FIG. 11 is a call flow diagram illustrating a process for wireless communication in accordance with some aspects of the present disclosure. The following description will refer to FIG. 11 to describe exemplary processes for addressing a mis-alignment of subframes between serving cells in an SFDC-HSDPA network. In some aspects of the disclosure, at least a portion of the processes illustrated in FIG. 11 may be implemented by a UE 1102. Here, the UE 1102 may be the same as the UE 450 illustrated in FIG. 4. Further, at least a portion of the processes illustrated in FIG. 11 may be implemented by a Node B corresponding to at least one of a primary serving cell 1104 or a secondary serving cell 1106. That is, the primary serving cell 1104 may be provided by the same Node B as the secondary serving cell 1106 or by a disparate Node B from the Node B that provides the secondary serving cell 1106. Here, the one or more Node Bs providing the primary serving cell 1104 and the secondary serving cell 1106 may be the same as the Node B 410 illustrated in FIG. 4. Still further, at least a portion of the processes illustrated in FIG. 11 may be implemented by an RNC 1108. Here, the RNC 1108 may be the same as the RNC 306 illustrated in FIG. 3. Still further, at least a portion of the processes illustrated in FIG. 11 may be implemented by a processing system 114 as illustrated in FIG. 1. Of course, in various aspects of the present disclosure, the processes illustrated in FIG. 11 may be implemented by any suitable apparatus or means for executing the described functions.

In accordance with an aspect of the present disclosure, the network, e.g., the RNC 1108 may determine which subframe corresponding to the secondary serving cell is to be associated with which subframe corresponding to the primary serving cell. That is, a set of associated subframes may be constructed, including one or more subframes from each of a plurality of potentially mis-aligned cells. Here, such a determination of which subframes to include in the set may be based on any number of factors, such as the compressibility of the HARQ timeline at the UE and/or at the Node B since, as described above, different selections may require faster processing at one of the UE or the Node B. That is, if a certain UE 1102 is for any reason unable to generate the HARQ acknowledgment message in time, or if for any reason such an accelerated generation of the HARQ acknowledgment message is undesired, then a selection may be made to place the onus on the Node B to respond to the HARQ acknowledgment message more quickly. Similarly, if a Node B is for any reason unable to respond to the HARQ acknowledgment message in an accelerated time, or if for any reason such an accelerated response to the HARQ acknowledgment message is undesired, then a selection may be made to place the onus on the UE 1102 to generate the HARQ acknowledgment message more quickly.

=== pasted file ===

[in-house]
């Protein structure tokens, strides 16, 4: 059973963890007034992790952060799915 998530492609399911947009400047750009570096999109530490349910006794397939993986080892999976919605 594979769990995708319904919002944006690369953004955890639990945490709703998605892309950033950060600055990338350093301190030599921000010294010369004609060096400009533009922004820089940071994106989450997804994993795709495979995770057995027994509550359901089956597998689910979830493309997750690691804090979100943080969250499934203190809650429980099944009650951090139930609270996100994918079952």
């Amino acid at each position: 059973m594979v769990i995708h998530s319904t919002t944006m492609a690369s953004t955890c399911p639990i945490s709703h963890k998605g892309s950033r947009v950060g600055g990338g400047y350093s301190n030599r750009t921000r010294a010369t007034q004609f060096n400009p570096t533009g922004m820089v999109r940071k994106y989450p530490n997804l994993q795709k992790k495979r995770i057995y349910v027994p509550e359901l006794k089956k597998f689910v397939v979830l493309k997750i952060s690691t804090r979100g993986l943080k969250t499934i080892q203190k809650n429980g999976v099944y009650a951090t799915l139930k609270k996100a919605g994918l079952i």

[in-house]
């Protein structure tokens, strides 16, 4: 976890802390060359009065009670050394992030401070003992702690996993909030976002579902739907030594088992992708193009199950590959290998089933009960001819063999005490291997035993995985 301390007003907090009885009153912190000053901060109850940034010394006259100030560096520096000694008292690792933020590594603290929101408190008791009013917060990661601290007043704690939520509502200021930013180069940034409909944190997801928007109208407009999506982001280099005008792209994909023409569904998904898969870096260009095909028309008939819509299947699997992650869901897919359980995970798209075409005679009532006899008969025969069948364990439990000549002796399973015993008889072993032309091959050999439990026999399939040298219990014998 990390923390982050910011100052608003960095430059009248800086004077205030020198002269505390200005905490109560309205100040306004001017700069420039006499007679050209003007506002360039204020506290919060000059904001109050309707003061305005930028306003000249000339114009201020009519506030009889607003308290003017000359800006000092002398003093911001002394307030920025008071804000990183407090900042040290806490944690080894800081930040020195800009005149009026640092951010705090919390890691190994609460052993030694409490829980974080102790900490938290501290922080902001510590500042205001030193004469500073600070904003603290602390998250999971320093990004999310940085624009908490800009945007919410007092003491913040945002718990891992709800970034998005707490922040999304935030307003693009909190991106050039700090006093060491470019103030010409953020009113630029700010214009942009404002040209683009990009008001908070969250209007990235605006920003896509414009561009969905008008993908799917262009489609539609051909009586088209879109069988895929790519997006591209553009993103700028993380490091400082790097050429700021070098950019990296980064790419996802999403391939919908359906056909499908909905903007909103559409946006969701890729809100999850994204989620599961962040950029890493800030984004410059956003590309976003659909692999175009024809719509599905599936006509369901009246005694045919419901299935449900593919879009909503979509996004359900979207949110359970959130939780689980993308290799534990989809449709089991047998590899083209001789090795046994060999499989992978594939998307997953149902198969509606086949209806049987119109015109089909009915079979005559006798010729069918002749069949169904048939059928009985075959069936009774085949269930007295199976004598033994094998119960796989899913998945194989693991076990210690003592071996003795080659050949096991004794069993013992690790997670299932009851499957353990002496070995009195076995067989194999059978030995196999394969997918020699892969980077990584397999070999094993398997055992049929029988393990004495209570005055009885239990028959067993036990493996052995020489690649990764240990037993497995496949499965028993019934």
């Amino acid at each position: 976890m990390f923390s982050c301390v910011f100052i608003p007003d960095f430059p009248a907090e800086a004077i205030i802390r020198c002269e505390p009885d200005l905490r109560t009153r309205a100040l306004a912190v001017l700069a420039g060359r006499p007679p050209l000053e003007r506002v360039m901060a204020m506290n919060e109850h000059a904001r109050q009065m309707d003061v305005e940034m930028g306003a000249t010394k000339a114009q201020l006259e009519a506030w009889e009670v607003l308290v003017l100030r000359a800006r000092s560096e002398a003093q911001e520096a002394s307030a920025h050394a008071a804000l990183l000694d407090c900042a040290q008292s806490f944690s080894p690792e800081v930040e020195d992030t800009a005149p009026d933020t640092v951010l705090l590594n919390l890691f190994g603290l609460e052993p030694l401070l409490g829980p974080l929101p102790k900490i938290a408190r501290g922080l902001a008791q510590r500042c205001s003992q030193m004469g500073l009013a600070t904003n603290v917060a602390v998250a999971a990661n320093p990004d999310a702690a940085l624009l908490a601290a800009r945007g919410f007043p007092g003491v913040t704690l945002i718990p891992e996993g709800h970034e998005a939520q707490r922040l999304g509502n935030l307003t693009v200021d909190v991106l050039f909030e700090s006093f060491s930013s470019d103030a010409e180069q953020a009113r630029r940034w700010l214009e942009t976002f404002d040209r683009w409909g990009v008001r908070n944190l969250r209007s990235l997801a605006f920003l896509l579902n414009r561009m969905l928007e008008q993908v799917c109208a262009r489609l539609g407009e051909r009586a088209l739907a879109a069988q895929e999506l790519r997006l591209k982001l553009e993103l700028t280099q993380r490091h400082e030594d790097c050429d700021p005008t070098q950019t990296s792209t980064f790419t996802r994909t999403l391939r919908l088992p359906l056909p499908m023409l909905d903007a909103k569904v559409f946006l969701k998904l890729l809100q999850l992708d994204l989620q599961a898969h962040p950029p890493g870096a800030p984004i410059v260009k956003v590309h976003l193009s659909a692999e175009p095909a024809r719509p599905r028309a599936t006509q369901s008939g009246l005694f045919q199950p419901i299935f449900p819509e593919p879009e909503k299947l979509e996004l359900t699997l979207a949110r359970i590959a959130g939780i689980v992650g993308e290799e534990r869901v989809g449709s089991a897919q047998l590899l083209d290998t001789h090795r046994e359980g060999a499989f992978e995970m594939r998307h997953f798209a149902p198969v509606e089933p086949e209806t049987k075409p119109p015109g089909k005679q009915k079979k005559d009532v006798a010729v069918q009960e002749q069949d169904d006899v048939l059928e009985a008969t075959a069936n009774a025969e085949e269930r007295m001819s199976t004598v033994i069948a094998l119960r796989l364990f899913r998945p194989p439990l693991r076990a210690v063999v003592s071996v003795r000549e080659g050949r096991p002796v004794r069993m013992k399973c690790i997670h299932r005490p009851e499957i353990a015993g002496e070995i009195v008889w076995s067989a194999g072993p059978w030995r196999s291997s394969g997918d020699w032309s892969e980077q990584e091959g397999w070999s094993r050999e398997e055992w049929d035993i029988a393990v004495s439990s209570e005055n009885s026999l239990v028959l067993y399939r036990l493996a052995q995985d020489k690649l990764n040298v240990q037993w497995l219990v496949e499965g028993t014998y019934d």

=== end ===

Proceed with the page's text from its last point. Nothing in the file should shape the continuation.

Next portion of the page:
Once the determination to associate the subframes has been made, the RNC 1108 may then inform the UE 1102 of the set of associated subframes by transmitting an indication 1110 to associate a particular subframe of the primary serving cell 1104 with a particular subframe of the secondary serving cell 1106, so as to construct the set of subframes. In one example, an RRC message may be utilized to inform the UE 1102 of the associated subframes. Here, associated subframes are subframes on the primary serving cell 1104 and secondary serving 1106 cell that share a time slot for a HARQ acknowledgment message.

The RRC message 1110 may utilize the control plane at the RRC layer 216, as illustrated in FIG. 2. That is, the RNC 1108 may transmit the message 1110 by way of the primary serving cell 1104. At the link layer, the indication 1110 to associate the respective subframes may utilize the air interface between the Node B corresponding to the primary serving cell 1104 and the UE 1102, e.g., being transmitted by a transmitter 432 of a Node B 410 and received by a receiver 454 of a UE 450 as illustrated in FIG. 4.

Further, the RNC 1108 may inform the Node B or Node Bs (in the case that the primary serving cell 1104 and secondary serving cell 1106 are provided by disparate Node Bs) of the HARQ timeline for transmitted packets, i.e., which HARQ acknowledgment message corresponds to which transmitted packet. In one example, the RNC may utilize NBAP messages 1112 over an Iub interface to provide an indication to associate the HARQ acknowledgment message with a particular subframe.